As of Friday, the euro is the sole legal tender in Lithuania, after two weeks in which payments could also be made in litas. This brings to a close many months of preparation by the Lithuanian authorities with support from the Eurosystem as well as the European Commission, the European Central Bank (ECB) said in a press release.
“The smooth changeover in Lithuania has been the result of cooperation among numerous stakeholders at national and European level,” said Yves Mersch, member of the Executive Board of the European Central Bank. “It is not only an enormous logistical achievement, but it is also a significant milestone for Lithuania, strengthening the ties between the country and its European partners, and highlights the continued attractiveness of the euro.”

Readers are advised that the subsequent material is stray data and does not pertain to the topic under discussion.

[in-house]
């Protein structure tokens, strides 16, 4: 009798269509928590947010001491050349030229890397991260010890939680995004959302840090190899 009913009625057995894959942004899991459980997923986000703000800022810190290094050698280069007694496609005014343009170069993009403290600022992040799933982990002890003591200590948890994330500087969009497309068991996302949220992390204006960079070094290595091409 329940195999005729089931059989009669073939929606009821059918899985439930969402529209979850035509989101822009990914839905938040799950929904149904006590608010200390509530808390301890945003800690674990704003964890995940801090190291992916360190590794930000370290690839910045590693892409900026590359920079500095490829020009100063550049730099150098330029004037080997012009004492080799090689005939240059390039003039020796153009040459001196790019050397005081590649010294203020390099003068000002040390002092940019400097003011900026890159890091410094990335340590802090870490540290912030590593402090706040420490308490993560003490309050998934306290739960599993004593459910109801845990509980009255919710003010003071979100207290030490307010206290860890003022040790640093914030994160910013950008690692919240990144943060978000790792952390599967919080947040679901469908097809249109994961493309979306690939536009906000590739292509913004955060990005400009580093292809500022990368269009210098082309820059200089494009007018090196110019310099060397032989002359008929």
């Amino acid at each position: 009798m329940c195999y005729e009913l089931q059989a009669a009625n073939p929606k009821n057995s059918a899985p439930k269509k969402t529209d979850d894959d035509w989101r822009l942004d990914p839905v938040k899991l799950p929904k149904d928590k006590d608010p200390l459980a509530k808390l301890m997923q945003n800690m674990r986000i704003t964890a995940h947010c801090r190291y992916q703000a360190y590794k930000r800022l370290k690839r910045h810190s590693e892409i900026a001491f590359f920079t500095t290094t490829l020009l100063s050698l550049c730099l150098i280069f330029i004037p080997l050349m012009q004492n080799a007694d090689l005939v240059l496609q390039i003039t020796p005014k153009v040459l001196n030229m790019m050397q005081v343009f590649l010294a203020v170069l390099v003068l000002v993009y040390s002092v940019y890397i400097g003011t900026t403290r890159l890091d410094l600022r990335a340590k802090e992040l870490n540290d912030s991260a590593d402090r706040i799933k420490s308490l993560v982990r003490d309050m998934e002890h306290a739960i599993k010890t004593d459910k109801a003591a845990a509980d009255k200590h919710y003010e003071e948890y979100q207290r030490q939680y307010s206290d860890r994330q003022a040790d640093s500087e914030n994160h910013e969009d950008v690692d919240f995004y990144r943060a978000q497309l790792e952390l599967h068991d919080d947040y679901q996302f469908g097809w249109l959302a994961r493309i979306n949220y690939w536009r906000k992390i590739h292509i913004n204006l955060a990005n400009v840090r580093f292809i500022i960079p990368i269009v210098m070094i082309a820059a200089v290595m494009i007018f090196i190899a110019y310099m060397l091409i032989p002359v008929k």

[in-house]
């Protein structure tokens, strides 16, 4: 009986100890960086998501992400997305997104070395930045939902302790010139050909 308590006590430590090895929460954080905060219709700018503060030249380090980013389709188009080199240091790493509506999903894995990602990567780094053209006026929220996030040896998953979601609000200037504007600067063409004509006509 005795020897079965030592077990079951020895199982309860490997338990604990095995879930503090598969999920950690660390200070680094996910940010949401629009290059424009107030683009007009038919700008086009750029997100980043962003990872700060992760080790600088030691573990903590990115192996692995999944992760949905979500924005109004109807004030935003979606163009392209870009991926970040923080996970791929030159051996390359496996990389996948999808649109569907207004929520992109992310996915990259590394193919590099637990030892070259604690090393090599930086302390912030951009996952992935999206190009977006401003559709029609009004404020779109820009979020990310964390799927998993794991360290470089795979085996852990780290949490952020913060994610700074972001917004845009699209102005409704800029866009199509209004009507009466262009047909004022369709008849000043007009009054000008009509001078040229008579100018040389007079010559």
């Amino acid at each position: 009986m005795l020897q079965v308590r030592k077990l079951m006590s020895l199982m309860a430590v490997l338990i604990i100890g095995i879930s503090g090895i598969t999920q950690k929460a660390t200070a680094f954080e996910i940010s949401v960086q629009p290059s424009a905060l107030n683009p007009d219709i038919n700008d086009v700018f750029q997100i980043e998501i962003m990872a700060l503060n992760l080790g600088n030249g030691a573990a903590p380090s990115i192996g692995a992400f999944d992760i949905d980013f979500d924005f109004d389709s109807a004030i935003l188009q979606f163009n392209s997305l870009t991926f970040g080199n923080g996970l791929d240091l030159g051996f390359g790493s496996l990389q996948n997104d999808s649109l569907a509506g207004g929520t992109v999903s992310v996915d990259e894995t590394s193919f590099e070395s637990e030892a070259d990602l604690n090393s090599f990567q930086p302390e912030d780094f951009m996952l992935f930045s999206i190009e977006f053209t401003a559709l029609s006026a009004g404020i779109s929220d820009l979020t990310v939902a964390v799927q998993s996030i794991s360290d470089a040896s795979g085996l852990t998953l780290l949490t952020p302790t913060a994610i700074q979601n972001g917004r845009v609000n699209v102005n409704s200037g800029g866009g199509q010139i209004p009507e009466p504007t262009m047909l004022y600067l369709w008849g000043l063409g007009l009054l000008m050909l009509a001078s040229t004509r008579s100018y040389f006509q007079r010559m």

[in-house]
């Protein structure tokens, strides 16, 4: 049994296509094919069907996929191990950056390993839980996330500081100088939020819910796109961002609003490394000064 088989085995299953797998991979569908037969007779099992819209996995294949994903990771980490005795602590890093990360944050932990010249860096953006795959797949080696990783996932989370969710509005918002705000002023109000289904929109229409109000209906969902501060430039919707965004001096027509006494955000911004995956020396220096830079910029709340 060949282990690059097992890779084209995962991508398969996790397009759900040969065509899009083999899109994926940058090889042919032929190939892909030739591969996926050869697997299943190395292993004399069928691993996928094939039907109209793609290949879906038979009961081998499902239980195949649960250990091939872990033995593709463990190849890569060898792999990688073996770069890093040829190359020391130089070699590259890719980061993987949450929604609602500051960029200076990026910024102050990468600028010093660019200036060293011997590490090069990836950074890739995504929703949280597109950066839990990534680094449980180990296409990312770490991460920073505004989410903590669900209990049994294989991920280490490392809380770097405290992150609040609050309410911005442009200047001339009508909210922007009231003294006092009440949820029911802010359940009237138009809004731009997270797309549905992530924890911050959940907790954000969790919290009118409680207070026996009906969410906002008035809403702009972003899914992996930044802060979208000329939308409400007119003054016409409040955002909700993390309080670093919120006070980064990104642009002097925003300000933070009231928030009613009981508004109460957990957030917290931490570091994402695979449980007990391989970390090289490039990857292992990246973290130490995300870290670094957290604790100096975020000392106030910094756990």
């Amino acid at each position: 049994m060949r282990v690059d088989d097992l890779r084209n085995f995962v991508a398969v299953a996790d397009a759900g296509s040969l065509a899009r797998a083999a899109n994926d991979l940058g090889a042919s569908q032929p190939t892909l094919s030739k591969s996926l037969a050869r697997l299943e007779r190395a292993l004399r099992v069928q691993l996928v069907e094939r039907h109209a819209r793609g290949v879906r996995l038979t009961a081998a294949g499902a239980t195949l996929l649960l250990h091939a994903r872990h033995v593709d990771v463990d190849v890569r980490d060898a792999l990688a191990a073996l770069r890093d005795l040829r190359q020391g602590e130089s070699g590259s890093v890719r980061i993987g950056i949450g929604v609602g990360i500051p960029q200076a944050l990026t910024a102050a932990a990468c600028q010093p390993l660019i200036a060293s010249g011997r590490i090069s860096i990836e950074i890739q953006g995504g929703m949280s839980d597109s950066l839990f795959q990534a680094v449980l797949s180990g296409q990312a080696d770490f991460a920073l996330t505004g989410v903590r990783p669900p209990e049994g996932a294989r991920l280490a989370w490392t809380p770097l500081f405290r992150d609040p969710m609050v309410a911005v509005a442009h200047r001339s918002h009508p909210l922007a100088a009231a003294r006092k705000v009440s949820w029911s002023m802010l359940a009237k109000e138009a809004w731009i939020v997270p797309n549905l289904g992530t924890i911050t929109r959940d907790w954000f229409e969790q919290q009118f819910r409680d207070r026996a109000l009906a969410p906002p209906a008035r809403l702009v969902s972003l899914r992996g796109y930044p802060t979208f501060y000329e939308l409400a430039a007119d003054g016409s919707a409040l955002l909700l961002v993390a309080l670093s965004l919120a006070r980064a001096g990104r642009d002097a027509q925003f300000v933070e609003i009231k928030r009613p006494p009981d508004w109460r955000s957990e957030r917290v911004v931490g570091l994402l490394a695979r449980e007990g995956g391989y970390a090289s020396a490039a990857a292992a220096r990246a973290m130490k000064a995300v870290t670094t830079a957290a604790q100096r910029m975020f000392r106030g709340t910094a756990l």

132 million euro banknotes and 370 million coins form the initial supply of cash in Lithuania. It is being distributed via branches of the Bank of Lithuania, a wide network of ATMs, commercial banks, credit unions as well as post offices. Some 900,000 starter kits of Lithuanian euro coins, each worth EUR 11.59, were distributed before the changeover.
The ECB and the Bank of Lithuania conducted a communications campaign to inform people about the design and security features of euro banknotes. A survey carried out on behalf of the ECB in December 2014 revealed that 76 percent of Lithuanians felt well prepared for the changeover.
The Bank of Lithuania will exchange litas banknotes and coins free of charge at the official conversion rate of EUR 1 = LTL 3.45280 for an indefinite period. Outside Lithuania, the national central banks of the euro area will exchange litas banknotes for euro at the official rate until 28 February 2015, free of charge. The amount that can be exchanged is limited to EUR 1,000 for any given party/transaction on any one day.